If there is expert consensus as to the gendering of toys, there is less agreement about the roles played by nature and nurture, possibly due to the difficulty in neatly distinguishing the two. Evolutionary psychologists argue that it’s impossible to socially engineer how children play, and that even one-year-olds prefer gender-typed toys. Many parents argue that boys given dolls will dismember them rather than engage in gentle parenting; they will turn sticks into guns, so not giving them toy guns is “pointless.” Peace researchers, however, argue that this phenomenon is not universal: they have found little evidence of such behaviour in historical and contemporary peace-oriented societies and communities. Furthermore, some peace, gender, and psychology researchers also point out that adults in many contemporary Western societies give boys messages that promote aggression in subtle ways. For example, boys are told to be caring and kind but also to be tough and “man up.” They are to share but also to strive for the top. Despite physiologically being able to cry, they are most commonly told not to. Instead, they are taught from an early age how to channel their vulnerability and fear into anger, rage and revenge.
But does such gendered play and psychology translate into real-world violence? Moreover, do violent toys or games (such as the first-person shooter genre) drive some young men to commit murders, as the media often suggests in the aftermath of mass shootings? Responses are complex, but they can be grouped into two basic and opposing camps. On one hand are studies supporting the argument that boys who play with military and war-themed toys know the difference between play and real aggression, and that those toys usually fit in with styles of play that already exist. Researchers in this camp argue that at worst, such toys and games promote aggression and violence during and immediately after violent-themed play, but not in the long term. Other cultural factors may and do override what children take away from play.
The other camp points at the overarching cultures of violence within which such toys and games exist. Peace and gender researchers point out that over 90% of all recorded acts of direct physical violence in the world are committed by men. Men continue to be “violence subjects” as well as “violence objects”—disproportionately injured and killed through violence. There is a belief in many contemporary societies that it is somehow less bad to kill a man than a woman, and that a task of aggressive killing is a “man’s job.” Men are therefore expected to turn themselves and other men into violence subjects/objects during wars or while competing for resources and power in general. In strongly patriarchal warrior societies (i.e., those preparing for and waging wars), the predominant view is that every man is, by definition, a (potential) soldier. At an extreme end, this underlying view explains the genocidal practice of killing unarmed teenage boys as a “preventive” strategy during violent conflicts. At the less extreme end, it explains ways in which some tools we create — inclusive of toys and other cultural artefacts — shape us, and vice versa. Peace researchers therefore ask us to take a broader and longer view and ask the following questions: If we were to dedicate ourselves to changing cultures of violence into cultures of peace, would we even create play artefacts expressing or condoning violence? Would we find a use for such “toys,” in both play and life?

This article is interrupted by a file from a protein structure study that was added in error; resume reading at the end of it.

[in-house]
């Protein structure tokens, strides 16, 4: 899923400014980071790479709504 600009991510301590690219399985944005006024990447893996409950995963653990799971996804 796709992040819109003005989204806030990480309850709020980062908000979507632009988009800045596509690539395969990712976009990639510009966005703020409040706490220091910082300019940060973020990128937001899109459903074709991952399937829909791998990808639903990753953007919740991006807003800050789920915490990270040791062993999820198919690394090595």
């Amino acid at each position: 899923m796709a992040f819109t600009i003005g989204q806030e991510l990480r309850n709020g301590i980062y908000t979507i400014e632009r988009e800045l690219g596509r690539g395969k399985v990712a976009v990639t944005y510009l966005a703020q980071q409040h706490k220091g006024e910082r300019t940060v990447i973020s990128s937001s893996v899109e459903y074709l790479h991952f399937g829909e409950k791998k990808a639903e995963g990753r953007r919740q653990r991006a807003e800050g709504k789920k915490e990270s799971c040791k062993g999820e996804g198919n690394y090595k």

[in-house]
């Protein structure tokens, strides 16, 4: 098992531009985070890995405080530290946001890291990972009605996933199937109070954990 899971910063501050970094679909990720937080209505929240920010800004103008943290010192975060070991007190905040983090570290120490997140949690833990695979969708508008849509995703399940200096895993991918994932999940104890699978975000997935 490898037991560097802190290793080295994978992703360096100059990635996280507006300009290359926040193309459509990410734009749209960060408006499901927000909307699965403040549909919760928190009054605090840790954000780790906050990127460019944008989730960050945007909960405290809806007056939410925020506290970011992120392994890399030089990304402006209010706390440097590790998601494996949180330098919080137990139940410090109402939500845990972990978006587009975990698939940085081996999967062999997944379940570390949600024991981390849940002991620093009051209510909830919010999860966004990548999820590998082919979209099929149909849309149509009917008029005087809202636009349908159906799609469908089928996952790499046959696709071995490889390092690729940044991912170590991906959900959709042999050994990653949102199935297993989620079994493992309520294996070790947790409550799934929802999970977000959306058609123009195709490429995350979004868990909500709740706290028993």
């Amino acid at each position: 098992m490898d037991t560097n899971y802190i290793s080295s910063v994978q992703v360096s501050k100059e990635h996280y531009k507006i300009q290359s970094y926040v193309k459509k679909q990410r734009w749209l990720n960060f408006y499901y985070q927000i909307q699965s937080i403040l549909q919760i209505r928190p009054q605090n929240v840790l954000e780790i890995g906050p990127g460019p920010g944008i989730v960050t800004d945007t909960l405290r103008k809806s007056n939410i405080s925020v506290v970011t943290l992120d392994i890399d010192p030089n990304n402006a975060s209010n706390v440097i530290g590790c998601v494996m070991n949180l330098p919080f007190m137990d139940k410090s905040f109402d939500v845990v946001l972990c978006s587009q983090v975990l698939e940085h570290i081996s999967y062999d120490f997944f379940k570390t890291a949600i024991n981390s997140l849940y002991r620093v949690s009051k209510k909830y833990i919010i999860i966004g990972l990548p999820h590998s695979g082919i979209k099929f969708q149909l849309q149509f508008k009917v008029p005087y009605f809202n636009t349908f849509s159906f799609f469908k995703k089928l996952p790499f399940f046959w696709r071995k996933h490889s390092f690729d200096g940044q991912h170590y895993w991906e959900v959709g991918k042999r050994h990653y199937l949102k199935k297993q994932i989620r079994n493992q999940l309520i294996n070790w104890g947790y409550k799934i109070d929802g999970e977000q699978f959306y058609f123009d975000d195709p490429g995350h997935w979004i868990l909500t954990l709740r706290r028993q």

While it is uncertain whether a ban on military-themed toys and games would be productive in an overall culture of violence, there are clearly other strategies available as alternatives. These strategies include teaching children critical literacy, the development of awareness and understanding of one’s own thoughts (meta-cognition), and a focus on less strongly gendered toys, for both girls and boys.
The year is 2018. Luka is a grown man. As he plans his first big trip overseas, he decides to get rid of some of his possessions. Among them is a video game console with dozens of games, as well as his World of Warcraft CD, one of his favourites. Luka remembers briefly how happy he was when his father purchased his first gaming console for him, and the good times he had with his friends playing all those games. And the fights he had with his mother when she tried to get him away from the games. “Anyhow,” Luka thinks to himself, “time to let go.”
Military service is no longer compulsory in the old country. Luka goes to visit it with his sister. He receives a court document for failing to register with the army. She does not. The army has found a loophole: service is not compulsory, but registration is. Just in case. Luka declares that he is a pacifist. The army officer sneers at him, but cannot arrest him or kill him, as he might have in the past. All he can do now is roll his eyes and mumble, “Oh, grow up! Mama’s boy.”
Futurists warn against making predictions because our futures arise not only from past and present trends but also from chance, innovations, and human agency. Still, it is probably safe to forecast that as long as we maintain violence-based cultures we will continue producing and exchanging gifts of military-themed toys and games. This is a chicken-and-egg type of situation: culture influences the development and production of toys and games, which then in turn influence cultural values, personal and group identities, and the imagination of one’s own place in the community.